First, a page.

STORY #1: Aim high, fall short
That’s exactly what the U.S. might be doing in light of a wave of attacks by Afghan troops on the NATO forces training them to take over their own security. The general worry is that this will result in a) NATO troops pulling out too soon, for the sake of saving more lives, or b) those same troops pulling out too slowly as they “pause” to deal with this. But White House Press Secretary Jay Carney isn’t worried; in fact, his exact words were “It doesn’t affect the timeline.”
For now, maybe it doesn’t. But if this isn’t handled properly (have they considered that the Afghans might have collective PTSD?), it certainly will, and Carney – and, by extension, the entire White House – will look like chumps. Here’s what I would have said: “While we hope that actions taken to stop these attacks will not affect our withdrawal timeline, we must accept the possibility of delays.” That way, if things do go well, they look like they examined the issue seriously and didn’t just dismiss some very legitimate concerns over infighting with large firearms.
STORY #2: A funnier dismissal
That came from Defense Secretary Leon Panetta, seeking to assuage the worries of Chinese officials that the U.S.’s new geopolitical focus on the Asia-Pacific region had “too much emphasis on China’s military build-up rather than economic or diplomatic efforts.” Now why would that be, Chinese officials? Are you worried that they might find something disagreeable about your military build-up? Hmmm?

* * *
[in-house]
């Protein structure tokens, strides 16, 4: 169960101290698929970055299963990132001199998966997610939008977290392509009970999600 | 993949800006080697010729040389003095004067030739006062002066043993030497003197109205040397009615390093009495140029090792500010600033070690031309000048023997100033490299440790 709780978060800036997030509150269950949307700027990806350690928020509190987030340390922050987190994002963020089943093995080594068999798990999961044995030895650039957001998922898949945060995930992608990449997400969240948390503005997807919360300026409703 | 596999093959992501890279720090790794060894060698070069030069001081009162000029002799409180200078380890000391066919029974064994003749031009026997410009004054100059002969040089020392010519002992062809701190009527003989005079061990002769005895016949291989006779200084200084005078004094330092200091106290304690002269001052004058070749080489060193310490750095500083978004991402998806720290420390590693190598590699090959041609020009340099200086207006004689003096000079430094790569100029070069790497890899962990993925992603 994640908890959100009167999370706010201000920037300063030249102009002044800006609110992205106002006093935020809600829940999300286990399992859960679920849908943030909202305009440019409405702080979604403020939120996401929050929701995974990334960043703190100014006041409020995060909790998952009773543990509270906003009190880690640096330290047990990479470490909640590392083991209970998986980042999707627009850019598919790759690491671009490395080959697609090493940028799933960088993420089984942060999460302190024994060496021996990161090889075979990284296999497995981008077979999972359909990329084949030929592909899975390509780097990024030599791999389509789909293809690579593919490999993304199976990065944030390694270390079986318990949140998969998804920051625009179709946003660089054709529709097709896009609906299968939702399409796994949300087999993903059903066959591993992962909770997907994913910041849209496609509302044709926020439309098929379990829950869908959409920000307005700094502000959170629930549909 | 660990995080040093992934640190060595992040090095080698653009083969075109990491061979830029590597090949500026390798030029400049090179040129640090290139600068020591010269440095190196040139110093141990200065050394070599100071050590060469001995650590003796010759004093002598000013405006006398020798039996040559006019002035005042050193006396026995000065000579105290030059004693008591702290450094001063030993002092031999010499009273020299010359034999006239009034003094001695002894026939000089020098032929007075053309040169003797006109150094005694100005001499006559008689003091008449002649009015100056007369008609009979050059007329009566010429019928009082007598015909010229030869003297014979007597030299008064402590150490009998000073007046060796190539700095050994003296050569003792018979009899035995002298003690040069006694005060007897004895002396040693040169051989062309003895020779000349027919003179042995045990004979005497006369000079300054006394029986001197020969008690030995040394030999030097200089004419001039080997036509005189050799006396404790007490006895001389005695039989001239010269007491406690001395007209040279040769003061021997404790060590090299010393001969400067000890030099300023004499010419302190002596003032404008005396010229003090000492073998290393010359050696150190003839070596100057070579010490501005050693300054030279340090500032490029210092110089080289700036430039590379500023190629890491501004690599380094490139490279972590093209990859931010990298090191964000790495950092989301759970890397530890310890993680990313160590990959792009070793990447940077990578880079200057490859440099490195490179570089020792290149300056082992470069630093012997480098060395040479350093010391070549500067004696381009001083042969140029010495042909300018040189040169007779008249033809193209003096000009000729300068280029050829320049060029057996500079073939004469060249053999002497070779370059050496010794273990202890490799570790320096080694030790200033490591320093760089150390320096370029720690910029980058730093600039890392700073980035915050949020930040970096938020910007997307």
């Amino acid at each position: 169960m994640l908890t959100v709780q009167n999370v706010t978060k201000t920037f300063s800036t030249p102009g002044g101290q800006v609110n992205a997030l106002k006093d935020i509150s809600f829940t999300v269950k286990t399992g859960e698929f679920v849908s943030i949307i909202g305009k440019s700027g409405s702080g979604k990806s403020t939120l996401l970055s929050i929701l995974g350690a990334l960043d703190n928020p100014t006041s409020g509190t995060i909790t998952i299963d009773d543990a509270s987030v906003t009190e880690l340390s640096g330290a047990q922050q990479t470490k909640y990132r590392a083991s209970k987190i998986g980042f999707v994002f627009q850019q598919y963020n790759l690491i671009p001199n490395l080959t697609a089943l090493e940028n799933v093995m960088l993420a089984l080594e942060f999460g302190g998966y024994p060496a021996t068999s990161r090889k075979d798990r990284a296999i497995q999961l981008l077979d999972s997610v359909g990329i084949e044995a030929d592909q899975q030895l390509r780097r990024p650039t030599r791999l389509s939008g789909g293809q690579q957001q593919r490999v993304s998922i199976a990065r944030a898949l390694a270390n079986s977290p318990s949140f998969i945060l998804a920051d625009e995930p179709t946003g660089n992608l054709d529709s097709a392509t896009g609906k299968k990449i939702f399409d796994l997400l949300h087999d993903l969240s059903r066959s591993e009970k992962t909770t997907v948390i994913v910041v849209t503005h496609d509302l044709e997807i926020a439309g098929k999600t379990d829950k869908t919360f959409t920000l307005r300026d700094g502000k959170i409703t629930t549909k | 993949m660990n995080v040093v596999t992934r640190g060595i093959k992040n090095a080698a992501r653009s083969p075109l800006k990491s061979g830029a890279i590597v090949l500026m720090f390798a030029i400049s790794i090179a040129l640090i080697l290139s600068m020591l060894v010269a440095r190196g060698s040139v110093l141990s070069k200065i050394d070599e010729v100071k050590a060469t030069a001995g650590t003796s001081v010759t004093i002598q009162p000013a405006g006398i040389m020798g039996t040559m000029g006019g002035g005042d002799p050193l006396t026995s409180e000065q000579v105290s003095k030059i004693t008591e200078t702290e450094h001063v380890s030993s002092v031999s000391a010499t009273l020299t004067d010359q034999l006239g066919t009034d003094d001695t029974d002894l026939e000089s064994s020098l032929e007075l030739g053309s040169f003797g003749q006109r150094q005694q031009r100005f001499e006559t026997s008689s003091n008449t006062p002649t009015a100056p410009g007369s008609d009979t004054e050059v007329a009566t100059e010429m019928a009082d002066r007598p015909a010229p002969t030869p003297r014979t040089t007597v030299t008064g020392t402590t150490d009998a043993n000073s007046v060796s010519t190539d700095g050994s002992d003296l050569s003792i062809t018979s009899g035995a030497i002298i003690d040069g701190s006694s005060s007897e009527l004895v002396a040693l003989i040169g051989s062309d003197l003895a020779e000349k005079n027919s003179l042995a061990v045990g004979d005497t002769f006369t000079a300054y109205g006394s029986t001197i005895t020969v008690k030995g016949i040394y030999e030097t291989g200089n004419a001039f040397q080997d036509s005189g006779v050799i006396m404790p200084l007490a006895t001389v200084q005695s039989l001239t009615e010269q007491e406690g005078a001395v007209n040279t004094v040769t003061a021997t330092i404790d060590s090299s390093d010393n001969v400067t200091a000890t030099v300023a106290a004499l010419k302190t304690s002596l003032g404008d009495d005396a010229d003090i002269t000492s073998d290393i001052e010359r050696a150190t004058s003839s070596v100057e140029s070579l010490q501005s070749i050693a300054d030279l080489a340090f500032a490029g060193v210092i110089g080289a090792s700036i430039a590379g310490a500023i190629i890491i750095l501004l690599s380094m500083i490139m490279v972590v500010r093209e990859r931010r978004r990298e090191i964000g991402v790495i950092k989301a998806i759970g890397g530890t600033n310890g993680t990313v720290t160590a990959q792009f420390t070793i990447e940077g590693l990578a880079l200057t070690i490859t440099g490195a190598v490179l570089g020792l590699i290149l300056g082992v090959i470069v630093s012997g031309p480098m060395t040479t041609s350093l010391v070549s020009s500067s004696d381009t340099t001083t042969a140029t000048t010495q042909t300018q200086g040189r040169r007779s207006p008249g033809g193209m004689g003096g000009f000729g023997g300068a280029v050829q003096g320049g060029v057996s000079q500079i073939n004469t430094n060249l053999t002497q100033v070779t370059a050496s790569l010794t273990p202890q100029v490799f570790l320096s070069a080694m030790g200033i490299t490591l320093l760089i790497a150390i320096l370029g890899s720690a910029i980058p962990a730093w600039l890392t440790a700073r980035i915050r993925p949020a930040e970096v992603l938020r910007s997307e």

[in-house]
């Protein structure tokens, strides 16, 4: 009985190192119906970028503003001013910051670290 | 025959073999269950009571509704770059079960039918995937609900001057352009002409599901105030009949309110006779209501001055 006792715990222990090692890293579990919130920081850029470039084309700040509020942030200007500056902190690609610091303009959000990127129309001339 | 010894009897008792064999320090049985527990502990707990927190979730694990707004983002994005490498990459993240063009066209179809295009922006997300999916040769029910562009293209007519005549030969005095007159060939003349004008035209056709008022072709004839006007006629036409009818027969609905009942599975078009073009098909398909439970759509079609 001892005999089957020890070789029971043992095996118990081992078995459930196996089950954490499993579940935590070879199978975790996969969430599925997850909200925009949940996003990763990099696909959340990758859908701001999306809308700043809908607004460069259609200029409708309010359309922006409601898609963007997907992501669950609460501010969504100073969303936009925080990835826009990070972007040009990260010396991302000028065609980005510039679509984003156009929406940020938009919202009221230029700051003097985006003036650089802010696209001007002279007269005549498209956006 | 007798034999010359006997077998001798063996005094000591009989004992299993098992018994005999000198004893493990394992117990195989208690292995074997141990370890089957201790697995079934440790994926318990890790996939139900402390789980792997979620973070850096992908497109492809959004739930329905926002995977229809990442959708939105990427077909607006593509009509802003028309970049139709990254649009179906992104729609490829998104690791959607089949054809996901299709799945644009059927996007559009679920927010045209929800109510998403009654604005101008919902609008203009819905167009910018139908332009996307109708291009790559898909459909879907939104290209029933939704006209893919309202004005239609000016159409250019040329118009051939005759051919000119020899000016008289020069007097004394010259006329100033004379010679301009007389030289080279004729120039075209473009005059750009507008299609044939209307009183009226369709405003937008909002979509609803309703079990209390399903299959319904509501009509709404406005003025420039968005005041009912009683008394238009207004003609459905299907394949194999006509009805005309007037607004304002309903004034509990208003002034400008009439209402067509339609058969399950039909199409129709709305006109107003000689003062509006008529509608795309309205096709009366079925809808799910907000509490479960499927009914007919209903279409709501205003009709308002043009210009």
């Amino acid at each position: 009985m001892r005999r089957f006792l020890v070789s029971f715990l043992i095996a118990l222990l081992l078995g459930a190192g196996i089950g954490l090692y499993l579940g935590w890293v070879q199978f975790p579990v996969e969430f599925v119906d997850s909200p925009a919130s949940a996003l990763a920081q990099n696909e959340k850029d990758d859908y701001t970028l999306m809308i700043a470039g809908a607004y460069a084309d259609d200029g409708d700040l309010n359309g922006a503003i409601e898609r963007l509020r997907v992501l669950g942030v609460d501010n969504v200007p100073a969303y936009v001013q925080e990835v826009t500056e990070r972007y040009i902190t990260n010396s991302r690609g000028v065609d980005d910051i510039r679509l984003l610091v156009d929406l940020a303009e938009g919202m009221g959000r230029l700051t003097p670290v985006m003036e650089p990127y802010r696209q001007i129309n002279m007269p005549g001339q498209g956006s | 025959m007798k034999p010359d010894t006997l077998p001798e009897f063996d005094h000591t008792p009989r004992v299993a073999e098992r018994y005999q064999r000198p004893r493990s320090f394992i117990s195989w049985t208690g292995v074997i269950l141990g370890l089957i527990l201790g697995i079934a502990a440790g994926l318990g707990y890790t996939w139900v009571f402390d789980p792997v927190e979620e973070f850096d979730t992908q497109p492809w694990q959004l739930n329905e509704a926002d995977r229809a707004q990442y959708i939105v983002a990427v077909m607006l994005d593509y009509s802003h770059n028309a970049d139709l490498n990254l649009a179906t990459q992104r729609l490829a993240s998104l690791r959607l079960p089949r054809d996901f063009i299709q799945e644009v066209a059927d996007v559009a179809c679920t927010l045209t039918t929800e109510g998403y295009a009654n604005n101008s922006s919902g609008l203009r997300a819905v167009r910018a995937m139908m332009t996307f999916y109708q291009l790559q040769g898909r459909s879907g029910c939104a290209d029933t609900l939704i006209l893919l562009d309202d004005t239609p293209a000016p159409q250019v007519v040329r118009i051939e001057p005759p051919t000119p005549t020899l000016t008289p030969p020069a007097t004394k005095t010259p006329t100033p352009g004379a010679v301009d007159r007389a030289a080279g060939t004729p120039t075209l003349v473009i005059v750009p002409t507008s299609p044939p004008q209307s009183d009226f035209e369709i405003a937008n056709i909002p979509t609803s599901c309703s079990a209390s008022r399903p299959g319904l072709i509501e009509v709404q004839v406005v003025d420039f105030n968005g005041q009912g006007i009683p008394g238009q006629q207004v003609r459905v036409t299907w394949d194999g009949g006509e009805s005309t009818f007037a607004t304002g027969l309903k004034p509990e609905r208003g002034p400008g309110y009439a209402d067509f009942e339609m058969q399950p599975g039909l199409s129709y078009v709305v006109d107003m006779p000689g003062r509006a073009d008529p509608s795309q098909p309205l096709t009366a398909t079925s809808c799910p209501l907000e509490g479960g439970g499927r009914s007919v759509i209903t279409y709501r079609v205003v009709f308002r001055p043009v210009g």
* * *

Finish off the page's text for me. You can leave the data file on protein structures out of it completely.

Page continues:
Of course the focus is “aimed to contain China,” per the headline of the above-linked article. But that containment doesn’t have to be on a military front. That’s a red herring for both sides. We’re all well aware of how much muscle China can flex by virtue of how much foreign debt it holds, and how many trade relationships it has. That’s not a ball off of which you’d want to take your eye.
STORY #3: Shit just got (Is)real
Iran has insisted for at least a year that Israel and the U.S. were behind covert attacks on its nuclear program – as if any other country were a suspect. This week, an official disclosed that power lines leading to two of their centrifuging facilities had been blown up, leading to speculation that those fighting Iran’s nuclear program are actually in Iran. I ask you: If you had the choice between a group of American soldiers and a group of Israeli ones, which do you suppose would be less difficult to tell apart from any Iranian? And which has one of the deadliest spy services on the planet? And which has a head of state that keeps talking about Iran getting a nuke real soon? (None of this is a bad thing, by the way. This is better than sending in the ground troops.)